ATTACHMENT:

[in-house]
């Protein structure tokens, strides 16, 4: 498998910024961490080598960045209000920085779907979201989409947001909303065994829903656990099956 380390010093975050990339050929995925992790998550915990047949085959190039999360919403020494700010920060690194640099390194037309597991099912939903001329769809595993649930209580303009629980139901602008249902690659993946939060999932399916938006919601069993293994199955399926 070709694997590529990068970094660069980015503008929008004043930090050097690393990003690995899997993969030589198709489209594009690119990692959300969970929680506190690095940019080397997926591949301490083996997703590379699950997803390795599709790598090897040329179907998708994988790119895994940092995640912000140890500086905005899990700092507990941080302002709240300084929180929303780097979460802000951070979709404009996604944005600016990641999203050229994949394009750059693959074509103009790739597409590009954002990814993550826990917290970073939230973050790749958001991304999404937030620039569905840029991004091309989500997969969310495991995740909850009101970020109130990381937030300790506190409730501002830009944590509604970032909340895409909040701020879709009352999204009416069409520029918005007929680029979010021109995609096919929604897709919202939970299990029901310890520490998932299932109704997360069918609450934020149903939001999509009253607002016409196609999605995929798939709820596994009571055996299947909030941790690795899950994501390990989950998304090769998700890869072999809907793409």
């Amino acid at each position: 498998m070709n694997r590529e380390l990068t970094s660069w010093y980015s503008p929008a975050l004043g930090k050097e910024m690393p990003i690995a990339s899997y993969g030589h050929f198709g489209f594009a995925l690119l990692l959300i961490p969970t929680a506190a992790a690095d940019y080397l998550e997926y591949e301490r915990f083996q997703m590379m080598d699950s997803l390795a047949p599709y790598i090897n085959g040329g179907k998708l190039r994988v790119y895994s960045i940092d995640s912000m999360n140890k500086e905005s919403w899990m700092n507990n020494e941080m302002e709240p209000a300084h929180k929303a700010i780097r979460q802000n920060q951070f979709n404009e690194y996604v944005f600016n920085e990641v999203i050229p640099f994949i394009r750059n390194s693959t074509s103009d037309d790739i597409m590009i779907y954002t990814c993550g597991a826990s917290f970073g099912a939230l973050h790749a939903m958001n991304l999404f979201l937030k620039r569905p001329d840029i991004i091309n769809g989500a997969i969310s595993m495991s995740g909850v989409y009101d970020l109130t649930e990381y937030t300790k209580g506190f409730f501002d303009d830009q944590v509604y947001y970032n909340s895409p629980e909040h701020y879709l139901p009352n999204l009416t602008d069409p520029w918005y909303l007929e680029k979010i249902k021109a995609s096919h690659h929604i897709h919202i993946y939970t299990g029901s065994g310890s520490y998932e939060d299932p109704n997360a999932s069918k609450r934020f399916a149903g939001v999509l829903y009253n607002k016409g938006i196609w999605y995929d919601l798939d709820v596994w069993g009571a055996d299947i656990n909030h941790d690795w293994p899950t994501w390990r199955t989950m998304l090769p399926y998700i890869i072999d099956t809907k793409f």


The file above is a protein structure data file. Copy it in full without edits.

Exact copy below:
[in-house]
């Protein structure tokens, strides 16, 4: 498998910024961490080598960045209000920085779907979201989409947001909303065994829903656990099956 380390010093975050990339050929995925992790998550915990047949085959190039999360919403020494700010920060690194640099390194037309597991099912939903001329769809595993649930209580303009629980139901602008249902690659993946939060999932399916938006919601069993293994199955399926 070709694997590529990068970094660069980015503008929008004043930090050097690393990003690995899997993969030589198709489209594009690119990692959300969970929680506190690095940019080397997926591949301490083996997703590379699950997803390795599709790598090897040329179907998708994988790119895994940092995640912000140890500086905005899990700092507990941080302002709240300084929180929303780097979460802000951070979709404009996604944005600016990641999203050229994949394009750059693959074509103009790739597409590009954002990814993550826990917290970073939230973050790749958001991304999404937030620039569905840029991004091309989500997969969310495991995740909850009101970020109130990381937030300790506190409730501002830009944590509604970032909340895409909040701020879709009352999204009416069409520029918005007929680029979010021109995609096919929604897709919202939970299990029901310890520490998932299932109704997360069918609450934020149903939001999509009253607002016409196609999605995929798939709820596994009571055996299947909030941790690795899950994501390990989950998304090769998700890869072999809907793409």
């Amino acid at each position: 498998m070709n694997r590529e380390l990068t970094s660069w010093y980015s503008p929008a975050l004043g930090k050097e910024m690393p990003i690995a990339s899997y993969g030589h050929f198709g489209f594009a995925l690119l990692l959300i961490p969970t929680a506190a992790a690095d940019y080397l998550e997926y591949e301490r915990f083996q997703m590379m080598d699950s997803l390795a047949p599709y790598i090897n085959g040329g179907k998708l190039r994988v790119y895994s960045i940092d995640s912000m999360n140890k500086e905005s919403w899990m700092n507990n020494e941080m302002e709240p209000a300084h929180k929303a700010i780097r979460q802000n920060q951070f979709n404009e690194y996604v944005f600016n920085e990641v999203i050229p640099f994949i394009r750059n390194s693959t074509s103009d037309d790739i597409m590009i779907y954002t990814c993550g597991a826990s917290f970073g099912a939230l973050h790749a939903m958001n991304l999404f979201l937030k620039r569905p001329d840029i991004i091309n769809g989500a997969i969310s595993m495991s995740g909850v989409y009101d970020l109130t649930e990381y937030t300790k209580g506190f409730f501002d303009d830009q944590v509604y947001y970032n909340s895409p629980e909040h701020y879709l139901p009352n999204l009416t602008d069409p520029w918005y909303l007929e680029k979010i249902k021109a995609s096919h690659h929604i897709h919202i993946y939970t299990g029901s065994g310890s520490y998932e939060d299932p109704n997360a999932s069918k609450r934020f399916a149903g939001v999509l829903y009253n607002k016409g938006i196609w999605y995929d919601l798939d709820v596994w069993g009571a055996d299947i656990n909030h941790d690795w293994p899950t994501w390990r199955t989950m998304l090769p399926y998700i890869i072999d099956t809907k793409f």